I can assure you we do not have homogeneity. We have very liberal and very conservative members. We have Baptists and Catholics. We have Mormons and Pentecostals. We have Atheists and Muslims. We even have arguments over whether "liberal and conservative" have meaning. But we've built a pretty solid basis of fact-based questions and answers that steer clear of "Truth," sermon, and/or cheese. As my keyboard shortcut says, when you get the chance, please check out our [about] and specifically How we are different than other sites. At some point, I'd like to make a version of that document for politics.

We work together to stop rants on either side, and we reward scholarship over speeches.

More importantly, however, we don't rely strictly on diamond moderation. We flag the heck out of stuff. To wit, I am not a mod there, and yet I've raised over 520 helpful flags- and less than 15 unhelpful ones.

Candidly, here on politics, I'm probably the biggest wuss of all the mods. I look for content to vote up, rather than trying to close everything in sight. But, I respond well to flags, because then I don't feel as though I am censoring people.

I agree, I could be a better mod- but Yannis, Sam, and I are not the only ones who are supposed to be moderating.

Want a better site? Help us.

  • Focus on fact based questions and answers, and vote them up.
  • Flag bad content
  • Model good behavior by writing good questions and answers.

That will fix the problems you see and get us all the site we want.


I have two concerns with this proposal:

Firstly, for answers where liberals and conservatives are likely to give different answers, I would argue that there is value in seeing both sides' points of view.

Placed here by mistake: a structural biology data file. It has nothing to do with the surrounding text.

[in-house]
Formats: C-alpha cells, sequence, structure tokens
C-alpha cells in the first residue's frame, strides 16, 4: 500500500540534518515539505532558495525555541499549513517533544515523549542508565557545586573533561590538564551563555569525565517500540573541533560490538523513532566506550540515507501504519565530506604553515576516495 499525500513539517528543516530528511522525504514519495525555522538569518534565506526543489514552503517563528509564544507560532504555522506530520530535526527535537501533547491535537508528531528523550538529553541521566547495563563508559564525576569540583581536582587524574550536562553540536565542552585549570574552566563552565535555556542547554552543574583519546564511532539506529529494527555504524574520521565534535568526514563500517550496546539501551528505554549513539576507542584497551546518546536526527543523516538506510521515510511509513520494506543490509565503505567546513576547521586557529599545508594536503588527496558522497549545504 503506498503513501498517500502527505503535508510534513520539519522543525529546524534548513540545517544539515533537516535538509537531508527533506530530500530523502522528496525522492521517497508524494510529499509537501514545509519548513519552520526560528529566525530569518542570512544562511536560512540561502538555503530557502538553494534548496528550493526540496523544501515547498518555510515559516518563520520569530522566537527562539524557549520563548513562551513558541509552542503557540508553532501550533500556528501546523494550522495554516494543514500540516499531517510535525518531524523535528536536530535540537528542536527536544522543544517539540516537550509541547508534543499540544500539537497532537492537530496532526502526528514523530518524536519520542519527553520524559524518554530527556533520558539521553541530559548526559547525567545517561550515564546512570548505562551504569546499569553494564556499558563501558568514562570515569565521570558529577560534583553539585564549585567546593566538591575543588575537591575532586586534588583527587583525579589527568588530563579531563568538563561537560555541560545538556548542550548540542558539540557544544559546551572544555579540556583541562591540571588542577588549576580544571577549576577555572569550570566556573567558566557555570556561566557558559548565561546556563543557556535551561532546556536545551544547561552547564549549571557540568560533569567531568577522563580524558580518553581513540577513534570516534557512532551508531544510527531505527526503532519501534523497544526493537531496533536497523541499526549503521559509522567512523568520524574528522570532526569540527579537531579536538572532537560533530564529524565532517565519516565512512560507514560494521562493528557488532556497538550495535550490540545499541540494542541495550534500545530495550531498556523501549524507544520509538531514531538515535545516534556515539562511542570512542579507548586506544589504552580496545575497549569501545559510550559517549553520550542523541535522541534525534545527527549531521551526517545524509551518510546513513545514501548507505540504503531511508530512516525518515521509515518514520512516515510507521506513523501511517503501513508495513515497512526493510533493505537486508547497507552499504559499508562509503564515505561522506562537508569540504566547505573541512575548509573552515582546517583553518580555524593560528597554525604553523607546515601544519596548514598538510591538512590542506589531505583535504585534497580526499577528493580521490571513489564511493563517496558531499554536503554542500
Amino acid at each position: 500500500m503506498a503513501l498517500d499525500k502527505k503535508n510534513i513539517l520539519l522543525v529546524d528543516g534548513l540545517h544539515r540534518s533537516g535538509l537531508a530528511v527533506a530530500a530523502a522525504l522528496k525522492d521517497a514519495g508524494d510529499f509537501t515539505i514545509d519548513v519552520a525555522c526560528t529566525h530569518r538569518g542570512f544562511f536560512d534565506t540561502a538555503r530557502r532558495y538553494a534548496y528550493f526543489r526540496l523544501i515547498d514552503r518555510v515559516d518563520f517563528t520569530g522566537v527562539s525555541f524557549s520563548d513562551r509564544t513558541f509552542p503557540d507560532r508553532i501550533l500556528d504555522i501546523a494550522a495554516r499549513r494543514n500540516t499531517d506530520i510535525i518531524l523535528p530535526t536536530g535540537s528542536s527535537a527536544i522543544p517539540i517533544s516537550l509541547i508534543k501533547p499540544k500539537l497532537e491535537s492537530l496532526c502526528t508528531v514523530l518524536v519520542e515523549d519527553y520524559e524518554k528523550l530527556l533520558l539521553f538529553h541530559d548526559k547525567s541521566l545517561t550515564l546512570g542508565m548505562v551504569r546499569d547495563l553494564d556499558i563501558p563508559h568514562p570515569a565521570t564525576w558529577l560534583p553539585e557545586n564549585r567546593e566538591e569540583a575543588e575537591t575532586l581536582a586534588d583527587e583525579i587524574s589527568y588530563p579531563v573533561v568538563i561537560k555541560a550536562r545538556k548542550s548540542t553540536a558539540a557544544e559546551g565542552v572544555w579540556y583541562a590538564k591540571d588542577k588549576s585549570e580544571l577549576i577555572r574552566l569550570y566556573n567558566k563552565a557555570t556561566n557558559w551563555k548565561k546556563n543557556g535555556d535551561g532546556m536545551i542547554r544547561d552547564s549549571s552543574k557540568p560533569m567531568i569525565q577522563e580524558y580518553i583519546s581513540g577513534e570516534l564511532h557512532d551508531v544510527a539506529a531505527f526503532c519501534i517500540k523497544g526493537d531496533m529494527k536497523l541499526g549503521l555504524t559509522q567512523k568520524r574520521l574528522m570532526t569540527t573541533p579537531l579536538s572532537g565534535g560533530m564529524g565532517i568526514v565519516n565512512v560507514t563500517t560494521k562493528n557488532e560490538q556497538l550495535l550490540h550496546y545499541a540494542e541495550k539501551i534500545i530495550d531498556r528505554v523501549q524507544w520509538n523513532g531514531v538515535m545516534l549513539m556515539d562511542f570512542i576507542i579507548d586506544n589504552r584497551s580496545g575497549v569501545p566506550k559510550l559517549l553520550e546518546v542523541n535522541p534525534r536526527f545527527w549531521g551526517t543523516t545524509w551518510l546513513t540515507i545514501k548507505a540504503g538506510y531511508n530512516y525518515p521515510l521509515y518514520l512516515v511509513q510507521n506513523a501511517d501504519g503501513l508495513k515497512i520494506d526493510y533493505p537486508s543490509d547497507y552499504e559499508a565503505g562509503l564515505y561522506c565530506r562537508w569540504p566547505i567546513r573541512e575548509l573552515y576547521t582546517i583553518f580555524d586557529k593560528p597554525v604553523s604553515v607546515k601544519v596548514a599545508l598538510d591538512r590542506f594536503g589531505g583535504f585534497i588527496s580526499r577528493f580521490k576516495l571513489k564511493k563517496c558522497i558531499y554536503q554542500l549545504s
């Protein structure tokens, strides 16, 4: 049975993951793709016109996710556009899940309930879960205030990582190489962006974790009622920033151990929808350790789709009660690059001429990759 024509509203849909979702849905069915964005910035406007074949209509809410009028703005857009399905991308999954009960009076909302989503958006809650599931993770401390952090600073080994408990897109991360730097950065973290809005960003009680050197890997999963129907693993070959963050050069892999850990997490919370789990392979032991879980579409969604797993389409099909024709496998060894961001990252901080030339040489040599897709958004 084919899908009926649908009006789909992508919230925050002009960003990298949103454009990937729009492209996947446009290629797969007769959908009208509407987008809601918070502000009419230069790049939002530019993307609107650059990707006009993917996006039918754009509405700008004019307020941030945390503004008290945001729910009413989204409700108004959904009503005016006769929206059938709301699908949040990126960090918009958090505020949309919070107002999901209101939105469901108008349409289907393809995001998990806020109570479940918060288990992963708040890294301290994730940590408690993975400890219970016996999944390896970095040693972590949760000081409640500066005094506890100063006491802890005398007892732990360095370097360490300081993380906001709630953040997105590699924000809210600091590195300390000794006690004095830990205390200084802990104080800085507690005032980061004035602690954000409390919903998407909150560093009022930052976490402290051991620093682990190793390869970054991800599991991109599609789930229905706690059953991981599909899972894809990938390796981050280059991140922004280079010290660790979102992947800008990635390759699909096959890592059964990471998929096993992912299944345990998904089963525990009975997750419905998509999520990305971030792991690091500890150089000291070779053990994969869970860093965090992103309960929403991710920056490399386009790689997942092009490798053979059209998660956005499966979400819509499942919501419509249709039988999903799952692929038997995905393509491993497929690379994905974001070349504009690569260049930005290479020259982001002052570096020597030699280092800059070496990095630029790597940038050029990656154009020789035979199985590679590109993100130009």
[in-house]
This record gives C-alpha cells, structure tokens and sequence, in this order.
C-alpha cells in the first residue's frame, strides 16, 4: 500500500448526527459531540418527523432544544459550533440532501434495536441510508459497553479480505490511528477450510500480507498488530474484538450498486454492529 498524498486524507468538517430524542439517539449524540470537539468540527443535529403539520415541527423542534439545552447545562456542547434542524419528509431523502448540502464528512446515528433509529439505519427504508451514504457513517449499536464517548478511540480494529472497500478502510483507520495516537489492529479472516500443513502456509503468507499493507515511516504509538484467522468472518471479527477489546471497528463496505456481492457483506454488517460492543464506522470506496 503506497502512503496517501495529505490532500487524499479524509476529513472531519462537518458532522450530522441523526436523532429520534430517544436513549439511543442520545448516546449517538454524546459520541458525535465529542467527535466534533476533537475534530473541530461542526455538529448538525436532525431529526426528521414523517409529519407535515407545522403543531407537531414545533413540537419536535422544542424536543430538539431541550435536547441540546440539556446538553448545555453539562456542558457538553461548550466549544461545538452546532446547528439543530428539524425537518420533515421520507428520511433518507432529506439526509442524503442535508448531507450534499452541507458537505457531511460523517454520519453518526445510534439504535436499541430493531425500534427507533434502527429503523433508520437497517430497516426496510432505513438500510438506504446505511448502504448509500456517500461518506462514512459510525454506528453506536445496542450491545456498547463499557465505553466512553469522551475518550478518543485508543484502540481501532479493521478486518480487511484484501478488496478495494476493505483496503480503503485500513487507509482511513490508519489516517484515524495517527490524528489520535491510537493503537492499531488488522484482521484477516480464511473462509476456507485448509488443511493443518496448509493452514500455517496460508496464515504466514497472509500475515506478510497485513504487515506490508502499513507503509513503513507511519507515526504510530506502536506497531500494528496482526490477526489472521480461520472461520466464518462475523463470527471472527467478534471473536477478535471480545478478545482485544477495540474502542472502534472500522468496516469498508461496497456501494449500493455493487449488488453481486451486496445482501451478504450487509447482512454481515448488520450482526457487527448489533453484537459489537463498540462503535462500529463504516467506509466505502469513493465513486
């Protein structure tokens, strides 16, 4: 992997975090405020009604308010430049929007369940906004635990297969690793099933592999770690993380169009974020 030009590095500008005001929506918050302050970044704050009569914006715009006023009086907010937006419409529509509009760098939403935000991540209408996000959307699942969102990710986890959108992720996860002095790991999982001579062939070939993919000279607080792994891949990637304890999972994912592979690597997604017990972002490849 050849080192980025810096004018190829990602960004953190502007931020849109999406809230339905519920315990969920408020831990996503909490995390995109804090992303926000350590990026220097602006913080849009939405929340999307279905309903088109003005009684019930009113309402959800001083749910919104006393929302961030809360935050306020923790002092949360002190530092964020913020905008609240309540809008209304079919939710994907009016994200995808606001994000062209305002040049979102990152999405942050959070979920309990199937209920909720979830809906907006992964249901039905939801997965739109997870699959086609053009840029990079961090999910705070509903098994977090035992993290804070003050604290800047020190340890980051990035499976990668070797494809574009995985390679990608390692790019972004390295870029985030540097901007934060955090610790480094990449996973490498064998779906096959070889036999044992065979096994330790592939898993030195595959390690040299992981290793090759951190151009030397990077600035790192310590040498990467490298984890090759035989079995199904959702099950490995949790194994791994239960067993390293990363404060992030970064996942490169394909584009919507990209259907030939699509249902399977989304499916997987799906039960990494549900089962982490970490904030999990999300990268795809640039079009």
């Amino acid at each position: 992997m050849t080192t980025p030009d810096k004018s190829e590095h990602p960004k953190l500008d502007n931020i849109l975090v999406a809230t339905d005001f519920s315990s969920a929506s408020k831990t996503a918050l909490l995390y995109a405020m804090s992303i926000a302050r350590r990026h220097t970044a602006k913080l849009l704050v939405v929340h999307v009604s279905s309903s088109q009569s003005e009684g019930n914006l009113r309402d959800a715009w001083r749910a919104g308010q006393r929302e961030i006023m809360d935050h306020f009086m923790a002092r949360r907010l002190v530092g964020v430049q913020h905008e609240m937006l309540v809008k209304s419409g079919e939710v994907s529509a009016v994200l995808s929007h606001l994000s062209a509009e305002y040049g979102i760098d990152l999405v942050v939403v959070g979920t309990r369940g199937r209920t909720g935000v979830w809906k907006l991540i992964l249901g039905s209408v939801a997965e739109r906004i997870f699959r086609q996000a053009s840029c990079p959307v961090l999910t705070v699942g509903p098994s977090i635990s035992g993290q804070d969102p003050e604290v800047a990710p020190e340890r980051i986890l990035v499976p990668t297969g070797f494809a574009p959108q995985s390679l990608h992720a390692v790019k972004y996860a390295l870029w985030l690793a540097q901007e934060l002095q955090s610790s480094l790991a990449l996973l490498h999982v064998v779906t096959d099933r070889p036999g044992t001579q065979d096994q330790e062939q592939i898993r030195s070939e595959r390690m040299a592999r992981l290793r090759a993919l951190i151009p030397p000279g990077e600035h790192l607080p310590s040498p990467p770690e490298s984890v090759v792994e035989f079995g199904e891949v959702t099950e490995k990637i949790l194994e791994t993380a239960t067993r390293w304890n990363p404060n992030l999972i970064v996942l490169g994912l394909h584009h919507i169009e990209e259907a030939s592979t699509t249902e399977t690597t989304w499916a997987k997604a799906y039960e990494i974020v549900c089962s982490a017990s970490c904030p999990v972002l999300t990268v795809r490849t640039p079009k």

Having separate sites could end up with both sides engaging in navel-gazing rather than heated debate, which I feel would be detrimental to all who come here with the hope of learning something.

Secondly, the terms "conservative" and "liberal" are not well-defined even within one country's political systems, let alone across national borders.

(For example, as a British observer of American politics, I get the impression that even our Conservative party would be regarded as liberal by the Republicans right now.)

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    Not only the boundary between liberals and conservatives is not well defined, but there are a lot of people (both inside and outside of the U.S.) that don't consider themselves neither liberals nor conservatives. As such, this people would likely avoid both forums.
    – A. Darwin
    Commented May 29, 2016 at 19:16

There are separate SE's for each religion. I suppose there's a parallel there.

That said, if you were to split it, they'd be very different sites than I assume what was intended for this site.

I think there's enough partisan places on the internet to ask questions. Not sure if we need even more.